San Luis Obispo's "Seven Sisters" are more than pretty places to hike and snap sweaty selfies. They are relics from our ancient past, quietly reminding us that time marches on ... and on, and on. The chain of volcanic mountains and hills located between Morro Bay and San Luis Obispo were created more than 20 million years ago during the Miocene Epoch of the Neogene Period (don't worry—you will not be quizzed on this).
Looking out across our serene sisters on a clear day, it's hard to believe these oak-covered vistas were once volcanic masses of impossibly hot magma. It's weird to think that the smoldering plugs eventually cooled and solidified inside softer rock, which has since eroded away.
This may severely depress or totally inspire you. Either way, it might make you want to cheers with your buddies and enjoy this landscape while it's still ours.
Steve Van Middlesworth, owner/head brewer of 7Sisters Brewing Company, couldn't think of a more fitting tribute to the land he loves.
His new brewery and taproom, located off Tank Farm Road, is currently serving up "seven beers for seven sisters" every Tuesday through Sunday.
These hyper-local offerings include a Cabrillo Peak Amber, Morro Rock Kolsch, Hollister Peak Belgian, Islay Hill IPA, Black Hill Pepper Stout, Bishop Peak Blonde, and Cerro San Luis Spiced Imperial Stout.
For Van Middlesworth, a connection to nature doesn't stop at a cute name (or seven). He is sincere about his impact on the Earth and wants to share this reverence with patrons.
I mean, what else would you expect from a longtime environmental engineer?
"We are crazy for compost here, composting everything from our spent grain to our kitchen scraps to our palm leaf plates," Van Middlesworth writes on the brewery blog. "We even use compostable straws instead of plastic. Our waste goes to SLO's community compost program, where it will eventually nourish locally grown crops."
According to Van Middlesworth, on average, breweries consume between four and six pints of water for every pint of beer produced. Not great for Momma Earth. So, he looked at every aspect of the brewing process, from brewing to cooling to cleaning, and re-engineered it to use far less water—about two pints of H20 per one pint of beer.
If you know this guy, this does not surprise you one bit.
Energy inefficiency is another pet peeve for Van Middlesworth, who worked tirelessly to design a hybrid natural gas and electric brewing system.
"It takes advantage of the most efficient properties of each system while minimizing the less efficient aspects. It costs a little more, but we think it's worth it," he added.
To that end, every light bulb in the brewery is a dimmable LED. When you walk into the well-lit tasting room, remember: All these lights combined use about as much electricity as two 60-watt light bulbs.
Of course, the décor boasts an equally tiny footprint: The patio is landscaped with drought-tolerant plants from Native Sons Nursery in Arroyo Grande, and local artist Isaac Yorke installed the spray paint mural. Much of what you see, touch, and feel was built from recycled materials.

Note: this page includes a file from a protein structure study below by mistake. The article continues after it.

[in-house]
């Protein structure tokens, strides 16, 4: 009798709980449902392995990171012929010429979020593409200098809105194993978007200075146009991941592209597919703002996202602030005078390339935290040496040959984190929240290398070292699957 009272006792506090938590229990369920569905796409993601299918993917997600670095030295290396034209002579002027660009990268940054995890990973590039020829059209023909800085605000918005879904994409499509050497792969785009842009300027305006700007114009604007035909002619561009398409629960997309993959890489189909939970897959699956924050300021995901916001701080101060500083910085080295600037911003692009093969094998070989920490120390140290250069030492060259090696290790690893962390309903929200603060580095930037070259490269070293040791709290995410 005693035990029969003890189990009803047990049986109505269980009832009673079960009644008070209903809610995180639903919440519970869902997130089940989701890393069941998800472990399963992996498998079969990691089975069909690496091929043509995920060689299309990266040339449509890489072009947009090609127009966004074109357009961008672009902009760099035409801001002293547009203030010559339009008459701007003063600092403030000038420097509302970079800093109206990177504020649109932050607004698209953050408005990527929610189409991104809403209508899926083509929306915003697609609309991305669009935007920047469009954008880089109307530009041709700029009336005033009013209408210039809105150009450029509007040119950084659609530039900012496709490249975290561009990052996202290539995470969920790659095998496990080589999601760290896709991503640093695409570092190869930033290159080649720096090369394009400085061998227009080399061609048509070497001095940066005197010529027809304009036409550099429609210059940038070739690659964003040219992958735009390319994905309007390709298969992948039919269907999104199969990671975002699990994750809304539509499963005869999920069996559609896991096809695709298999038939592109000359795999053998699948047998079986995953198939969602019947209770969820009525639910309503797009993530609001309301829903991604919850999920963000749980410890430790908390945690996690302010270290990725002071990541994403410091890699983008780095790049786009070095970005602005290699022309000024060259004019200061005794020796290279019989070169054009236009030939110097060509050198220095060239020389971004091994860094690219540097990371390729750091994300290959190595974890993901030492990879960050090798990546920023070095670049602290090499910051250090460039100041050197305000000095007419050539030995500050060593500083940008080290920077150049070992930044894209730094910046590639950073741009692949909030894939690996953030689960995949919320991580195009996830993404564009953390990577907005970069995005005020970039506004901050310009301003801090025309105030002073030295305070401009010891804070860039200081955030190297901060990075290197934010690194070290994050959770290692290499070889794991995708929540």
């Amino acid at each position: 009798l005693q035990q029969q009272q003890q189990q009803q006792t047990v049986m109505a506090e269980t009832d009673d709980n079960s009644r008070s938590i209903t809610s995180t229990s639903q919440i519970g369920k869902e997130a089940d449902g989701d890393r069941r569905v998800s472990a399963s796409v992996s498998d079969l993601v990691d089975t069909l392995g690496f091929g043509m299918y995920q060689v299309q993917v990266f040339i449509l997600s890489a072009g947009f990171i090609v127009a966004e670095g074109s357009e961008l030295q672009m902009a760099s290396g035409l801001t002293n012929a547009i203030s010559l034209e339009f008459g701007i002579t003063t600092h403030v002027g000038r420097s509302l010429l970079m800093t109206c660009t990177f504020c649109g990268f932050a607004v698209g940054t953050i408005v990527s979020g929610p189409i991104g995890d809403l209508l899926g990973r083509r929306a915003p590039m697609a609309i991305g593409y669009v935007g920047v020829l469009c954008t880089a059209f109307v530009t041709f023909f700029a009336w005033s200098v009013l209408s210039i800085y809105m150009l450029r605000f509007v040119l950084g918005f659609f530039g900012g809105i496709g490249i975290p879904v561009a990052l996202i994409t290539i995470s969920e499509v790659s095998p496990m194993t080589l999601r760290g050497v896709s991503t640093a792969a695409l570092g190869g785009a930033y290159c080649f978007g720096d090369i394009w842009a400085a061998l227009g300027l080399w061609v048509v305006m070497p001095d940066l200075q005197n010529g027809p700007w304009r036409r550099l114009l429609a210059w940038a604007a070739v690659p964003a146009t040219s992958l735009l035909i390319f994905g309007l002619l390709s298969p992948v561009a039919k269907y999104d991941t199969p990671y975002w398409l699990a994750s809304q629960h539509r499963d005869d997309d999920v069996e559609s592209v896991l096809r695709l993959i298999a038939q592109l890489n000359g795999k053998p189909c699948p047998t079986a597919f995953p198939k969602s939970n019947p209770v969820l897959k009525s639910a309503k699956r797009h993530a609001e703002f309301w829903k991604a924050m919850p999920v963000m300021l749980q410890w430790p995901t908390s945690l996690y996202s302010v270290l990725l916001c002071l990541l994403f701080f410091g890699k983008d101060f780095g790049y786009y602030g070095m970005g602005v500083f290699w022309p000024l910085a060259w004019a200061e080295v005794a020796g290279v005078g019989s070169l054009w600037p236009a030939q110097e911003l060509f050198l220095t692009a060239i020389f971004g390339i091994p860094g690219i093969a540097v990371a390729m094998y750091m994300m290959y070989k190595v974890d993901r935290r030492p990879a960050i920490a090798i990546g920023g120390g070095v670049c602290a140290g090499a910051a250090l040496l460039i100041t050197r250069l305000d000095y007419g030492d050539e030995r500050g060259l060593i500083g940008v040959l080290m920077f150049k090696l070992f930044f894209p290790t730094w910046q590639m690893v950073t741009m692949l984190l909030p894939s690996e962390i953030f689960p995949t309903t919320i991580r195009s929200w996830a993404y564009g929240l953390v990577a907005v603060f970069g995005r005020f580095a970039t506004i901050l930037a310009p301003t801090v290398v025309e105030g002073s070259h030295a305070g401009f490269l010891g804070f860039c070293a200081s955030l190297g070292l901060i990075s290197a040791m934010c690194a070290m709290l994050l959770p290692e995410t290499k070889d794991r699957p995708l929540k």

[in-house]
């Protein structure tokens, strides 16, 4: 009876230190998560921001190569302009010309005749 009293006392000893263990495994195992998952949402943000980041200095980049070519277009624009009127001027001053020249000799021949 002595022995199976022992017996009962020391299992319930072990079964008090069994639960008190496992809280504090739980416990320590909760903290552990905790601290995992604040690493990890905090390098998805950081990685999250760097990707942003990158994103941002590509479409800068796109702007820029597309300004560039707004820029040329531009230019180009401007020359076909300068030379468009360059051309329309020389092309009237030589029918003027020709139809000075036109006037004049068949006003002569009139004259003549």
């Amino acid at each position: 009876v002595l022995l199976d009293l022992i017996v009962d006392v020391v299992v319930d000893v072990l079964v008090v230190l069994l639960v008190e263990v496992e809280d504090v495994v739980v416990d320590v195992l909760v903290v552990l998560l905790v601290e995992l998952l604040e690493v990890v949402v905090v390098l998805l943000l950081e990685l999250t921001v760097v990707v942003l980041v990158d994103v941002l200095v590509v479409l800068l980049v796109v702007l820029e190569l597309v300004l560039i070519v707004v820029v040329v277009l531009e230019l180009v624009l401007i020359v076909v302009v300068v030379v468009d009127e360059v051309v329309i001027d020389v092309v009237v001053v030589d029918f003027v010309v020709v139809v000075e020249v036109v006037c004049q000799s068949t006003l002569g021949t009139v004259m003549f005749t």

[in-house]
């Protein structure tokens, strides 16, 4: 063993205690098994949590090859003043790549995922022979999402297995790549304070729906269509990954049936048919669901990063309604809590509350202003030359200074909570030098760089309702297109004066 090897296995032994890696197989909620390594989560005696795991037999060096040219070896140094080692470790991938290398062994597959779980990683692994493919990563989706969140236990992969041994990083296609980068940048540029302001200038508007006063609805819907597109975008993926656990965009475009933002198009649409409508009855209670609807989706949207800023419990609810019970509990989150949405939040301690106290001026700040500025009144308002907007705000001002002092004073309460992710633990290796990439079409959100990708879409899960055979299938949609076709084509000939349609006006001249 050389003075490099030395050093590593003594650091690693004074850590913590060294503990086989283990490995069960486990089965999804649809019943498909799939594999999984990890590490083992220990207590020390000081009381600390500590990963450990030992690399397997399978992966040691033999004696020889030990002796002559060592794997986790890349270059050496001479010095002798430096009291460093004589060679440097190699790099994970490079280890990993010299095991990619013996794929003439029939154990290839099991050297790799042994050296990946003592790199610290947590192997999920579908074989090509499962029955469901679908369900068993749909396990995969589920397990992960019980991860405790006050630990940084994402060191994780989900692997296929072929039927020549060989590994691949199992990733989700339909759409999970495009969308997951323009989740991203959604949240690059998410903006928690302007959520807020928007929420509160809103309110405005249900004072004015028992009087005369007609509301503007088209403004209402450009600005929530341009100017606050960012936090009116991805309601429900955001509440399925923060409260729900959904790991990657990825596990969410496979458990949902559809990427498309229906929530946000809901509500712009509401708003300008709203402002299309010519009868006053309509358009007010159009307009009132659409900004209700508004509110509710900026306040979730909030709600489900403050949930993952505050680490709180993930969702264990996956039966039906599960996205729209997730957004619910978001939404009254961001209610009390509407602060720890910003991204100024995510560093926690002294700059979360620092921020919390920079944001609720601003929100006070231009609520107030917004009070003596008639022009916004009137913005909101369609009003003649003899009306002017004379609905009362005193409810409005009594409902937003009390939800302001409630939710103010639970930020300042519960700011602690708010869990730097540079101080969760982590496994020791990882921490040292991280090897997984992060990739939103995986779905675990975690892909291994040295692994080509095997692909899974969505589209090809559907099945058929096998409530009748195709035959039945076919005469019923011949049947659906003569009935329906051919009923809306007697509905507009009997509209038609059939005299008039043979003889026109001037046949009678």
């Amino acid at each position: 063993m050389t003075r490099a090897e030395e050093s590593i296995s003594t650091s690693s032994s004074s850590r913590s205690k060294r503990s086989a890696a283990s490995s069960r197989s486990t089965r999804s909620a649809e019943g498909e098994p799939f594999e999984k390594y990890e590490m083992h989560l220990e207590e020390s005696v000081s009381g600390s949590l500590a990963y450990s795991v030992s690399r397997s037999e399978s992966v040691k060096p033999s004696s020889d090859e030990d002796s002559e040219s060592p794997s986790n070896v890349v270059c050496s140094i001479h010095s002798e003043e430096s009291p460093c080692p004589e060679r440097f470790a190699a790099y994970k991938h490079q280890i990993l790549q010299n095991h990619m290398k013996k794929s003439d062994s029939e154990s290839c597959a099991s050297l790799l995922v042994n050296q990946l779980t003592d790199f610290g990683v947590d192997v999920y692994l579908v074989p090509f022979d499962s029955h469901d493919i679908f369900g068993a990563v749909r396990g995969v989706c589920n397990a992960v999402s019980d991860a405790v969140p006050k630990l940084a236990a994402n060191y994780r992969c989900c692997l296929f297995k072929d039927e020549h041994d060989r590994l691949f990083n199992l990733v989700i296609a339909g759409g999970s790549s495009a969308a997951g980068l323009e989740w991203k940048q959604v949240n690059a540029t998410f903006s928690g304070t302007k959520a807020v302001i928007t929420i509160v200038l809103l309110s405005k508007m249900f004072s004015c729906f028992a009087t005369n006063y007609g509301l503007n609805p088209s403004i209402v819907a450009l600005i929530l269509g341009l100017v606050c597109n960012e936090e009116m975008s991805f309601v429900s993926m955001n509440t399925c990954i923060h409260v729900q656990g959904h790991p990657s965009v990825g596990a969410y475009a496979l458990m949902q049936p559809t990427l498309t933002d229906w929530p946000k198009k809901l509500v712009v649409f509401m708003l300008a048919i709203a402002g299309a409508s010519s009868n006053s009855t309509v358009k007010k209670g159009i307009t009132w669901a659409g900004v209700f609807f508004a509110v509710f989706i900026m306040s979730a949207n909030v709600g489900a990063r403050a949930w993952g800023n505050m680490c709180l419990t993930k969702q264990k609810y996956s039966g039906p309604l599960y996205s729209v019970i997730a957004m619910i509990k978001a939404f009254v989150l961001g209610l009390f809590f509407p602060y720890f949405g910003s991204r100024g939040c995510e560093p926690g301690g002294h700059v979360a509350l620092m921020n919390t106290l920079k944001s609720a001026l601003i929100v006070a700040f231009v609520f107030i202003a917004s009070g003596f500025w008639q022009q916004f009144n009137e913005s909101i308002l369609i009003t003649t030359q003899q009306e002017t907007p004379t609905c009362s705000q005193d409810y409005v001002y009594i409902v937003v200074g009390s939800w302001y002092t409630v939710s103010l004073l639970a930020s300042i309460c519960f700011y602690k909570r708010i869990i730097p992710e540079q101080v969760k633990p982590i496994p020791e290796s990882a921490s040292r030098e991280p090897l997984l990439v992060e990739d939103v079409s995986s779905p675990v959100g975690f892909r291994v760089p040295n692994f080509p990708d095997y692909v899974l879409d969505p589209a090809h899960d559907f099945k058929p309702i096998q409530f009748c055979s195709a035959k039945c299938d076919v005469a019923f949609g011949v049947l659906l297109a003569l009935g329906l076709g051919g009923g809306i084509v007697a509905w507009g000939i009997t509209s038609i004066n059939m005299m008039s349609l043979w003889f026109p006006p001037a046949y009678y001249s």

Even the brewery's T-shirts and hats are made by a friend working just a stone's throw from the brewery's front door. Food is always (and he means always) sourced locally from businesses like Central Coast Creamery, Alle-Pia Fine Cured Meats, Back Porch Bakery, and Spice of Life, among others.
Think we've hit the top of the "SLOcal" thermometer? Well, did I mention that all 7Sisters servers are Cal Poly alumni or current graduate students? The brewer is nothing if not consistent. Very consistent.
You may have guessed it already, but yes—Van Middlesworth is a military man. Born in Indiana, he came from a military family and moved around a lot. Later, in the Air Force service and civilian service, he lived in Germany, England, Colorado, California, and New Mexico. You might have assumed, as I did, that this taste for beer came from these extensive trips. It was actually born of neccesity.
"I became a home brewer 27 years ago because I found I had a taste for decent beer, but not the pocketbook for it," he said, adding that this was way before the craft beer explosion, when microbrews went mainstream.
About 10 years ago, Van Middlesworth settled in SLO County. It remains the longest residence he's ever held.
"I came to the Vanderberg base to work on a project and I found I loved the vineyards, wide open space, weather, and people seemed really nice," he said. "This was where I always truly wanted to end up."
Amazingly, Van Middlesworth still works at Vanderberg as chief of asset accountability in civil engineering. If that sounds like a lot of paperwork, you are correct.
"That's what drives me more and more to brewing," he said with a laugh. "I am coming up on retirement, and I'm looking toward my next career."
His "build it and they will come" mentality is slowly working, but you won't have to fight to order a beer flight at the bar. As a builder, thinker, and systems guy, he has not yet tackled the massive learning curve known as "social media marketing."
This is a good thing! Hear me out.
Swing by the brewery for yourself and experience the relaxed environs. You'll get it. Van Middlesworth is not aiming for "hip." He instead aims to serve the locals who are irked by thumping downtown clubs, too-loud dives, and taprooms where you have to deploy a kidney punch just to order a drink.
Where else can you grab a brew for yourself and a root beer for the kid? Where the patio is dog friendly and you can choose from more than five gourmet grilled cheese sandwiches? Where you can actually have a conversation with the person sitting next to you?
Is this not the local dream we each hold in our heart?
Efficient as always, Van Middlesworth summed it up in just six beautiful words: "I am here for the locals." Δ
Hayley Thomas Cain is still thinking about fiery, hot magma. She can be reached at firstname.lastname@example.org.